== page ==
First, let us get one thing straight. Humus is a Lebanese original. The word Humus means chickpeas in Lebanese dialect, so no way it can be Greek, Turkish, Isreali, Egyptian, Afghani or any other culture that claims they are the originators of Humus. No wonder Lebanon keeps on winning the Guinness world record for the largest Humus plate.
The first step is chickpeas prep. I usually start with a can of chickpeas. Empty the water from the can (but leave aside), sprinkle with 1 Tsp baking soda and let sit for 30 minutes.
Then, without rinsing, put the chickpeas into a pot filled with water and bring to a boil. You just want to warm up and soften, not boil further.
A good Humus does not come out of a food processor, but a manual passoire (on the left in picture) - a colander that squishes the chickpeas through (see picture below as to how they come out of it).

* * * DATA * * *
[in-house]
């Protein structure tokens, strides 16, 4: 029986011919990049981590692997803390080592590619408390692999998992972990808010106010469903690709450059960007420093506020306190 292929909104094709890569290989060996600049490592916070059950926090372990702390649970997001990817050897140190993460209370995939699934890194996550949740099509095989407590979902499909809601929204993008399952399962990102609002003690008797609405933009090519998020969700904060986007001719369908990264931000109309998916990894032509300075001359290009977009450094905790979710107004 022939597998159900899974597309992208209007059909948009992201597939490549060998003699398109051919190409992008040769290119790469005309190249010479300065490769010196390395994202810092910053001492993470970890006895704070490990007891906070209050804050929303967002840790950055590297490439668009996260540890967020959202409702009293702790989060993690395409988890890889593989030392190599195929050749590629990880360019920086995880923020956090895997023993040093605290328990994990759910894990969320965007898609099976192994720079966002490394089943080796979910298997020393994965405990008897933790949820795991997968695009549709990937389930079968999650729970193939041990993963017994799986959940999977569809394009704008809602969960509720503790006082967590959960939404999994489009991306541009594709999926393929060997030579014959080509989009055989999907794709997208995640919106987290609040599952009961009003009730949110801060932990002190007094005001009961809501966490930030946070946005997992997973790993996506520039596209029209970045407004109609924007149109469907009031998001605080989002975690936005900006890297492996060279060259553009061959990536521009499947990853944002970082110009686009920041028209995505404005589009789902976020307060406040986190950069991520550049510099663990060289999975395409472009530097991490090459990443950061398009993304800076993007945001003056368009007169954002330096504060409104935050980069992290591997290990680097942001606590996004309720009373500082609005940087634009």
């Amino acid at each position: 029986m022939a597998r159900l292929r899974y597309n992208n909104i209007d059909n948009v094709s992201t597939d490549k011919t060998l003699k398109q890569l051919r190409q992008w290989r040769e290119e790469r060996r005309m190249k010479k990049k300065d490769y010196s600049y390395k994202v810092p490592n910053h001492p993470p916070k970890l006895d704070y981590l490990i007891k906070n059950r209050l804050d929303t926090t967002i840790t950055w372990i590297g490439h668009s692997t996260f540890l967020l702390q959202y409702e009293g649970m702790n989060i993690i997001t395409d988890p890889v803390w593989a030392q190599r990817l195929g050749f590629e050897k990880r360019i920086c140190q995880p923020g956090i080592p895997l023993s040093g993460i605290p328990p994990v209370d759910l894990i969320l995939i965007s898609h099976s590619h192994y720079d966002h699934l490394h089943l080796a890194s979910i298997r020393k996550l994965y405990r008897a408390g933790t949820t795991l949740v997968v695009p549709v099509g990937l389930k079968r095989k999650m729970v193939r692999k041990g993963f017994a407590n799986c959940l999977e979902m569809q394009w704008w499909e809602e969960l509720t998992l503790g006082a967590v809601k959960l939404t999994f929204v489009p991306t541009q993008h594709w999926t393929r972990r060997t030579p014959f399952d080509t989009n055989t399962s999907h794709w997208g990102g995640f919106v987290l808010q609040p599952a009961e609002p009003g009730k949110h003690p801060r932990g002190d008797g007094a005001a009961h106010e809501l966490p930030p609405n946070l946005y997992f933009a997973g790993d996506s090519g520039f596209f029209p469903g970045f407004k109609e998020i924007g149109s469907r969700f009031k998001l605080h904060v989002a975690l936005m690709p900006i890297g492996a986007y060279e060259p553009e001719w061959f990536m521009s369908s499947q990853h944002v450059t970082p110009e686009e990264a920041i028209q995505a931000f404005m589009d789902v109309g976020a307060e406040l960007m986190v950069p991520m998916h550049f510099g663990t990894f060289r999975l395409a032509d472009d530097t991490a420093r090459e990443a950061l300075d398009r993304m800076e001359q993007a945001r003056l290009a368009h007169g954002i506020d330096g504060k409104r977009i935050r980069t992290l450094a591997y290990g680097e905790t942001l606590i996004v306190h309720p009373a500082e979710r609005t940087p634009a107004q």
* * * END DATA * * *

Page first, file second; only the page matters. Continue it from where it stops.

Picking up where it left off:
Now you are ready to mix the Humus. Add to crushed chickpeas:
6 - 7 Tbs Tahini Sauce
Juice of two lemons
2 Tbs water
1 or 2 pressed garlic cloves
1/2 tsp salt
With a spoon and your hand, mix all and taste. At this point the texture is going to feel thick and like dough. Taste it and decide whether it needs more lemon or salt.
Add liquid (either lemon juice or water depending on taste) and keep on mixing (and tasting, and adding water or lemon juice), until the texture is creamy and soft. You can use the liquid from the can instead of water at this stage for added richness.
Finally, always remember, an authentic Lebanese humus...
- uses only chickpeas
- does not have too much garlic
- does not take pepper
- is soft and creamy
- is sprinkled with paprika or olive oil
- is eaten with pita bread!